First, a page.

Australia's #1 industrial directory for equipment & suppliers
BACK Main Directory > Safety Equipment & Workwear > $250,000 fine for manufacturing business after work experience injury

$250,000 fine for manufacturing business after work experience injury

13 April, 2017

A Coffs Harbour manufacturing business has been fined $250,000 after a 17 year old work experience student was injured in August 2014.

Thermal Electric Elements Pty Ltd, located at Toormina near Coffs Harbour, received the fine following an incident in which a work experience student had the tips of two fingers crushed and amputated when his hand got caught in a brake press machine.

SafeWork NSW charged Thermal Electric Elements Pty Ltd with a breach of section 32/19(1) of the Work Health and Safety Act 2011 (NSW). It was alleged the company, an electric heating elements and systems manufacturing business, failed to provide adequate guarding on the brake press machine. 

The incident occurred while the work experience student was removing metal strips from the machine and inadvertently activated the machine’s knife.

SafeWork NSW’s investigation found the business had adjusted a setting on the machine’s guarding system that would have prevented the machine from operating when objects such as arms and hands were in the vicinity.

The investigation also found there was a general lack of instruction, training, information and supervision provided to the work experience student.

Thermal Electric Elements Pty Ltd was found guilty in the NSW District Court and fined $250,000.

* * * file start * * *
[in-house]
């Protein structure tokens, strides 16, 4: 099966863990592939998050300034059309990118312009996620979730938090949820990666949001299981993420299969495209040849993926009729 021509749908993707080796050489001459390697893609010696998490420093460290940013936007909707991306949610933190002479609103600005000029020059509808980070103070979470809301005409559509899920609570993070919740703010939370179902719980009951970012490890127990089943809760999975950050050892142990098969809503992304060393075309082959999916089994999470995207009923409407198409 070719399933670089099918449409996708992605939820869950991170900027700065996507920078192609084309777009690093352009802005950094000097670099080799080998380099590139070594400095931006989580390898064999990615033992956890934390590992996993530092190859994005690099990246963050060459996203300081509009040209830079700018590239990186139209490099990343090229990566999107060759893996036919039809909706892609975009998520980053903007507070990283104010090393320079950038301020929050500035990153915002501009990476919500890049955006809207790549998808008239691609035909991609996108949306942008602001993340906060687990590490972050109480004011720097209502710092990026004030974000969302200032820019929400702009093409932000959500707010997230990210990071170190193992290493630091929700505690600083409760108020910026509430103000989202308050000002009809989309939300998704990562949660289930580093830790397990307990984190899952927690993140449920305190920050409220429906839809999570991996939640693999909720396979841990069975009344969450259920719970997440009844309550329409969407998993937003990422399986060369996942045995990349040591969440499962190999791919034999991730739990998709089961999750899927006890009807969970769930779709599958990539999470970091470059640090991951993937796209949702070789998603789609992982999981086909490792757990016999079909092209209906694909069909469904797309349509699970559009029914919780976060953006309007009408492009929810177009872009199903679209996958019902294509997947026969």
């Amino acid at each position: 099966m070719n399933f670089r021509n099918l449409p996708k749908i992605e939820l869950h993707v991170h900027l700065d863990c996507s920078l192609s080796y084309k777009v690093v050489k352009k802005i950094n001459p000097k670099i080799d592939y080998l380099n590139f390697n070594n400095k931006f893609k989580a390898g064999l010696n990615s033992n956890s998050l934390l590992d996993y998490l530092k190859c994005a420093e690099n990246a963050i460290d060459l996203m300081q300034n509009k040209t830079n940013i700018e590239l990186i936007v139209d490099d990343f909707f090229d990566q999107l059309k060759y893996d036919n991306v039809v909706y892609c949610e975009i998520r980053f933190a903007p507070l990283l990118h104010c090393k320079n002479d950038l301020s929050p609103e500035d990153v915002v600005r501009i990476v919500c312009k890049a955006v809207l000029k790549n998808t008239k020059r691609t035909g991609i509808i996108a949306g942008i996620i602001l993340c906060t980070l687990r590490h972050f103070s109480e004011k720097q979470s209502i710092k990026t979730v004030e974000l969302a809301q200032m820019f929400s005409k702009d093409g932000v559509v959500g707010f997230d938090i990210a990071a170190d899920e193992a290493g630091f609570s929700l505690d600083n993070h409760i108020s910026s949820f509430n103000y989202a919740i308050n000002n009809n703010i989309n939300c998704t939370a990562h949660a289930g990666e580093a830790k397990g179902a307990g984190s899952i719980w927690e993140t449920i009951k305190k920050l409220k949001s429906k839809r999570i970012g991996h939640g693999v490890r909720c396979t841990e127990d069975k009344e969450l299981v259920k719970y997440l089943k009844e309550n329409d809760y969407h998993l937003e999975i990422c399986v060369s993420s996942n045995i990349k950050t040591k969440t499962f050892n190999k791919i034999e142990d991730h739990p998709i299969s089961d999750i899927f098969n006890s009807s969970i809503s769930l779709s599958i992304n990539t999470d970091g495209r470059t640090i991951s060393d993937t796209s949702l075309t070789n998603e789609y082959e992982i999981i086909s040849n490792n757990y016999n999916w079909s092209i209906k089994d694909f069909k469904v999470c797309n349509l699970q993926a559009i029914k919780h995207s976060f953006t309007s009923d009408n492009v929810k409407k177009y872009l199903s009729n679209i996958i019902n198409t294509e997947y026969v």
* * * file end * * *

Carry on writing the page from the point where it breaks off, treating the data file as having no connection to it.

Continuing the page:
Executive Director of SafeWork NSW, Peter Dunphy, said the fine was appropriate given the permanent injuries suffered by the young and vulnerable worker.

"Safety guarding is a very simple way to protect workers from being seriously injured or killed,” Dunphy said.

“They stop body parts getting too close to moving machinery or stop the machine entirely if there is a potential emergency.

“Machinery should only be used according to manufacturer’s instructions; that includes keeping guards in place.

“This incident represents a major failure in work health and safety in relation to machine guarding.

“This has left a young worker with life-long injuries that may affect his future employment prospects.

“Setting the machine so that it operated while body parts were near the knife was an action that created significant health and safety risks to workers.

“This court decision sends a strong message to the business community of the need to protect young and vulnerable workers so that tragic incidents like this do not occur.”

For further information on machine guarding safety call 13 10 50.

Have your say...

We welcome thoughtful comments from readers
Reload characters
Type the characters you see in this box. This helps us prevent automated programs from sending spam.